Research:Module storage performance
This page in a nutshell:"Module storage" is a new MediaWiki feature that caches ResourceLoader modules in localStorage. The intent is to increase performance by using localStorage as caching. In this study, we explore how this feature works out in practice.
In this study, we assess the impact of caching ResourceLoader modules in localStorage on page load time.
In this study, we'll experimentally explore the effects that module storage has on performance in practice on Wikimedia wikis.
In order to explore the effects of module storage, we ran a controlled experiment where we randomly sampled 0.1% of browsers and randomly split them between "control" and "test" conditions.
- Module storage was disabled and users' browsers were expected to perform all caching
TODO: Ori discusses bucketing algorithm in details
Between 07:42 UTC on Nov. 20th, 2013 and 23:17 on Nov. 23th, 2013 we gathered 1.49 million load timings for 381,860 unique readers using Schema:ModuleStorage.
In order to compare the performance of module storage against browser based caches, we sought to measure both the pre-cache performance (the first time that a reader loads the site) and post-cache performance in both experimental conditions. We assume that the first recorded page load during the experiment is related to pre-cache performance and that, from the second load onward, we are observing post-cache performance. However we didn't want to just stop with the second page loads, there are some reasons to believe that performance might continue to improve after the second page load, so we indexed and compared all subsequent page loads as well.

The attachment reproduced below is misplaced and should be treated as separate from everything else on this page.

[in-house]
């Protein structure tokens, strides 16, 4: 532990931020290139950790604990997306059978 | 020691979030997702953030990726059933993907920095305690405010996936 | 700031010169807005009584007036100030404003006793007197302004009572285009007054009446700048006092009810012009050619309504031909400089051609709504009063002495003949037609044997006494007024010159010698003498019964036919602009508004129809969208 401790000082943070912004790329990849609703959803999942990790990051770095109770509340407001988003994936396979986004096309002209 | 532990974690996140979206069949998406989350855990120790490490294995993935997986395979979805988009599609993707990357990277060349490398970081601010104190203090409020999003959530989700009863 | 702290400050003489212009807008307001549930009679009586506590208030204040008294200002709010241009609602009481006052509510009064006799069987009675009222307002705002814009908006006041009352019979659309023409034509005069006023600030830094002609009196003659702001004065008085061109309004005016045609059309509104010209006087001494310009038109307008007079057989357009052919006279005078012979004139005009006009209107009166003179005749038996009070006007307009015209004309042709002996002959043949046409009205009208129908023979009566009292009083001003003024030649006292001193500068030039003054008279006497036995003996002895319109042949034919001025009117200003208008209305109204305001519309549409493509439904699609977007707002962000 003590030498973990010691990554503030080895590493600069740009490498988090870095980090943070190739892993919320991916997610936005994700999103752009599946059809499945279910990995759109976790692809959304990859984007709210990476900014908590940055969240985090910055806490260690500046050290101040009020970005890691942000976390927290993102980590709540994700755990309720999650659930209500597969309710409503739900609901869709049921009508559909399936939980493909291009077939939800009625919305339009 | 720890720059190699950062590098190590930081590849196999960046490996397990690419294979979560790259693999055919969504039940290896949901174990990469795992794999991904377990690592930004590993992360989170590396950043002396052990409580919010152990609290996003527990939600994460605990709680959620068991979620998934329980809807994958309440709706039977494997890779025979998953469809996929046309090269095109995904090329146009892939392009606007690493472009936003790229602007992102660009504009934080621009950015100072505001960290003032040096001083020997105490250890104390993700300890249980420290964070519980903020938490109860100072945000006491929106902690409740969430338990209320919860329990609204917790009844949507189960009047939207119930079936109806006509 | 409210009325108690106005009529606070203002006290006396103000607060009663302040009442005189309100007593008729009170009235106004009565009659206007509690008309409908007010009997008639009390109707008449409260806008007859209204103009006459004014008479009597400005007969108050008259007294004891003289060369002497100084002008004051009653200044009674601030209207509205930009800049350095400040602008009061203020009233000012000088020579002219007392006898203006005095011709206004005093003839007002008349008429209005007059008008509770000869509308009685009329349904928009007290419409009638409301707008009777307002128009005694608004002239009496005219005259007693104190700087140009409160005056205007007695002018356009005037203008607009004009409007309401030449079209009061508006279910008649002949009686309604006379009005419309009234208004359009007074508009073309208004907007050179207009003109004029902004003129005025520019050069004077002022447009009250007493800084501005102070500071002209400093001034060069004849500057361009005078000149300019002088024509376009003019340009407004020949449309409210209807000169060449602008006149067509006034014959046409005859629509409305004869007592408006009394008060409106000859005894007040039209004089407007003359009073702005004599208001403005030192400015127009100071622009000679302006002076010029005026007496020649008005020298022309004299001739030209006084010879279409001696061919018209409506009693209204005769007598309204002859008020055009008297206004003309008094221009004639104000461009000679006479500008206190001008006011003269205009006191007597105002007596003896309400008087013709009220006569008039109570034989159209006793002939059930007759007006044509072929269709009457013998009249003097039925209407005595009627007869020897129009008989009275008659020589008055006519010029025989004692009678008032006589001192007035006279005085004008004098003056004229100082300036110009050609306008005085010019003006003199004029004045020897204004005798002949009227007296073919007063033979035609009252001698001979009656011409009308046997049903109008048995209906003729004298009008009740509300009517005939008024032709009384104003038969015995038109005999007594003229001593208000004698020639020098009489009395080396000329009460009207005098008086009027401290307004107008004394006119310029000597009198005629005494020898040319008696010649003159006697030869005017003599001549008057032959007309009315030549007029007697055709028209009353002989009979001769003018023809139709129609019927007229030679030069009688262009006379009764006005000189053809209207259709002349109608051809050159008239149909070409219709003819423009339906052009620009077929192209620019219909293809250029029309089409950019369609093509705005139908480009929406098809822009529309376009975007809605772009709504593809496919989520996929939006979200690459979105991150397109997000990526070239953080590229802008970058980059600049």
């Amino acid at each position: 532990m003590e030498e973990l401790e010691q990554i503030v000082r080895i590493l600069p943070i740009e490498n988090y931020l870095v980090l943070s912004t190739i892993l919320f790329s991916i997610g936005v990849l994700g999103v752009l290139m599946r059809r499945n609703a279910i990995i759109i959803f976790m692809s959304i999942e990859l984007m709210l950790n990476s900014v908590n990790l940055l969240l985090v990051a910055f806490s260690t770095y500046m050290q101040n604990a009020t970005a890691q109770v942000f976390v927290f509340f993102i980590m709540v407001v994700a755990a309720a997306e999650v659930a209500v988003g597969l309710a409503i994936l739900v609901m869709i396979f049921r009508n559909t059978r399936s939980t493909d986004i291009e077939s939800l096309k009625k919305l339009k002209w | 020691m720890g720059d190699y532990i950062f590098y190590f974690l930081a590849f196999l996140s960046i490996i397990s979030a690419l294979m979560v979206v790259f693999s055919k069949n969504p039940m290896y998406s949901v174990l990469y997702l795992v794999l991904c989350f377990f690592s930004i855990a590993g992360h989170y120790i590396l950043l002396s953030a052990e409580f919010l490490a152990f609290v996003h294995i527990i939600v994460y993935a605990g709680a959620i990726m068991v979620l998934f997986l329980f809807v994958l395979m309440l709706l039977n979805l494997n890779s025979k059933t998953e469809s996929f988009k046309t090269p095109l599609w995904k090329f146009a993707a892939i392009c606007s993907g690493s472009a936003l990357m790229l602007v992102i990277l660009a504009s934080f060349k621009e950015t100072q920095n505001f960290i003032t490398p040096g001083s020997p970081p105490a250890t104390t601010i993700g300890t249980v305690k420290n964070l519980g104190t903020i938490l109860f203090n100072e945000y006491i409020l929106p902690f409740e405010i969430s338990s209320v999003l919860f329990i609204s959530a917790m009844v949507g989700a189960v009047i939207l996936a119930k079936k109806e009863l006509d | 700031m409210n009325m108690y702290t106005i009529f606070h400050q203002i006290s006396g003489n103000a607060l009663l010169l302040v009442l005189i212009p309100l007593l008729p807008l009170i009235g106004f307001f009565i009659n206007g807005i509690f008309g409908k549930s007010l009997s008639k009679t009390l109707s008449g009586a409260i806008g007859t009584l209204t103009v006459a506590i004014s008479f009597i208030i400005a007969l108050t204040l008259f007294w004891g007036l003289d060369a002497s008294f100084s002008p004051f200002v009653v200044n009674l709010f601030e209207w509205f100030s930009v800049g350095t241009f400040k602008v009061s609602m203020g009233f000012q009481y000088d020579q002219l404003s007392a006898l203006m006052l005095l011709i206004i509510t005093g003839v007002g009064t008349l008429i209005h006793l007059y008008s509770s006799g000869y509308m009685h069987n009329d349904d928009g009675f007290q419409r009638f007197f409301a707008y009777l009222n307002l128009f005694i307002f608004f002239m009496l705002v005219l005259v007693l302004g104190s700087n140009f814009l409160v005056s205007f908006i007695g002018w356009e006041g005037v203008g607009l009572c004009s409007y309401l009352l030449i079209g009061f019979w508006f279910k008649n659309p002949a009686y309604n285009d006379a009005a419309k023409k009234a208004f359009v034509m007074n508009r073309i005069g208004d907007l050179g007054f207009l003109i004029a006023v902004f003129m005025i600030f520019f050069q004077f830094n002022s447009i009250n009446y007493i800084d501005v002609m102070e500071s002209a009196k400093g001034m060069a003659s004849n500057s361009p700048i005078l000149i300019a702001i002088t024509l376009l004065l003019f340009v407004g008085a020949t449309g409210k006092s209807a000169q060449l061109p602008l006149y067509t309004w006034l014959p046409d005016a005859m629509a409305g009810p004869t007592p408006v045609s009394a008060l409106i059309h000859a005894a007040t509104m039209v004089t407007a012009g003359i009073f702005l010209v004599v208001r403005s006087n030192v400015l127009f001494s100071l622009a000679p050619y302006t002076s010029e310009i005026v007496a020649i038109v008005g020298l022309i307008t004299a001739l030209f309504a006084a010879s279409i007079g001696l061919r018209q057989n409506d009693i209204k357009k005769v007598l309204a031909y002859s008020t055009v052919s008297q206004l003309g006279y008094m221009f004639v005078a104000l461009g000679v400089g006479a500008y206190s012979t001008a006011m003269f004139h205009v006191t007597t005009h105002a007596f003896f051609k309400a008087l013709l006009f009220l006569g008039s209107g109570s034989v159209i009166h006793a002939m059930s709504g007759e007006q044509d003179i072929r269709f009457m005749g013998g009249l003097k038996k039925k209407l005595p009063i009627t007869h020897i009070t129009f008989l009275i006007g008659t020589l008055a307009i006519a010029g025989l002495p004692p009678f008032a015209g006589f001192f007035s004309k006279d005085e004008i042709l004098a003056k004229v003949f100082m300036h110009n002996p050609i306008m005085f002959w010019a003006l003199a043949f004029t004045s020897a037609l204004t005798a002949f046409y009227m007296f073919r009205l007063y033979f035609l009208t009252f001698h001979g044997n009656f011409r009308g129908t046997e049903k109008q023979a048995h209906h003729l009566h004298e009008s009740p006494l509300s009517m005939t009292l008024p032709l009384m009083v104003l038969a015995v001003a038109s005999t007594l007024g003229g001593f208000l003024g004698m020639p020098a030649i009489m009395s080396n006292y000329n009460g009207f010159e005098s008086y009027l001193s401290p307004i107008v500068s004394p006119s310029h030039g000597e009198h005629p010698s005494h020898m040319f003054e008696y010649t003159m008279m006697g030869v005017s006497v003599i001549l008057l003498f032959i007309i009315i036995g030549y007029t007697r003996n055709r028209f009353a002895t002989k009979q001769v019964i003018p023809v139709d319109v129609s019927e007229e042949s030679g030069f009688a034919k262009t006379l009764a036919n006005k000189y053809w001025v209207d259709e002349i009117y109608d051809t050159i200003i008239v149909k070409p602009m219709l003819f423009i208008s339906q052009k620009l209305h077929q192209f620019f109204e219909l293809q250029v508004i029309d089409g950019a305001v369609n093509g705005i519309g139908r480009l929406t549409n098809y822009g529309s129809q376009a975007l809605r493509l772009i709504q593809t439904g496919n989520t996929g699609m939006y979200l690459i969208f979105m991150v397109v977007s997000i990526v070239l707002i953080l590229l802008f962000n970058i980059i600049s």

Load time statistic
In order to measure the differences in load time, we needed a statistic that represents a stable measurement of the distribution of load timings. To figure out an appropriate statistic, we plotted the density of load timing split by the type of load. Upon logging the x axis, figure #Load time density shows two clear, overlapping log-normal distributions for the first pre-cache page load (index=0) and the post-cache page loads (index=1-9).
This log-normal distribution of load timings suggests that a geometric mean would provide solid, stable description of the distribution.
Grouped analysis: which one is faster?
Module storage is faster.
Why the descending load timings?
Readers who load slower tend to browse less.
Differences between browsers
Mobile doesn't benefit from caching as much or as consistently as non-mobile.
- ↑ Predictive optimization: "Chrome learns the network topology as you use it...the predictor relies on historical browsing data, heuristics, and many other hints from the browser to anticipate the requests."
- ↑ The higher the page view index, the more likely it is that there had been a previous page view in the same browser session, which means more page resources are available in RAM; a decreased likelihood of being affected by TCP slow-start; increased likelihood that a persistent connection had already been established prior to the current page view.
- Deployment announcement: http://www.gossamer-threads.com/lists/wiki/wikitech/403262#403262